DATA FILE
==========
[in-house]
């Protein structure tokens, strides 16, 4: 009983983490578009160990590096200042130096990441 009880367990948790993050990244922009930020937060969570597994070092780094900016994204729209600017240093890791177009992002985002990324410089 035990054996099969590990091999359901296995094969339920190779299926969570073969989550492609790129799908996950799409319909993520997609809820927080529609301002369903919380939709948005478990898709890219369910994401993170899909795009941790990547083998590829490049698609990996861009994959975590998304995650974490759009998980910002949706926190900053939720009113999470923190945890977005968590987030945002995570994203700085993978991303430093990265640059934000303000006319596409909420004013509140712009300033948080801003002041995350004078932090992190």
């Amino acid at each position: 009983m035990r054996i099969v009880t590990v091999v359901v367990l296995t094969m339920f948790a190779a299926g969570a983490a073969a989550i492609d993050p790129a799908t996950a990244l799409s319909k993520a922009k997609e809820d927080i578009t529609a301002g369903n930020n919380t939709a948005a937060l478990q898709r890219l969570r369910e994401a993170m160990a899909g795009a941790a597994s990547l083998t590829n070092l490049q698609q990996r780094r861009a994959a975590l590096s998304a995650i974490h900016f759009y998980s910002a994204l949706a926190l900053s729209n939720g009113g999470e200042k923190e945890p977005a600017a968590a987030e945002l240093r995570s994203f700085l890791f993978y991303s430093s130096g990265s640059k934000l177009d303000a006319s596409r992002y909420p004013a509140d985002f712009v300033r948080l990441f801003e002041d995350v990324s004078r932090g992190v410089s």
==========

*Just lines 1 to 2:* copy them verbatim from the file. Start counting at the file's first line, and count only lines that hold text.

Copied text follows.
[in-house]
């Protein structure tokens, strides 16, 4: 009983983490578009160990590096200042130096990441 009880367990948790993050990244922009930020937060969570597994070092780094900016994204729209600017240093890791177009992002985002990324410089 035990054996099969590990091999359901296995094969339920190779299926969570073969989550492609790129799908996950799409319909993520997609809820927080529609301002369903919380939709948005478990898709890219369910994401993170899909795009941790990547083998590829490049698609990996861009994959975590998304995650974490759009998980910002949706926190900053939720009113999470923190945890977005968590987030945002995570994203700085993978991303430093990265640059934000303000006319596409909420004013509140712009300033948080801003002041995350004078932090992190």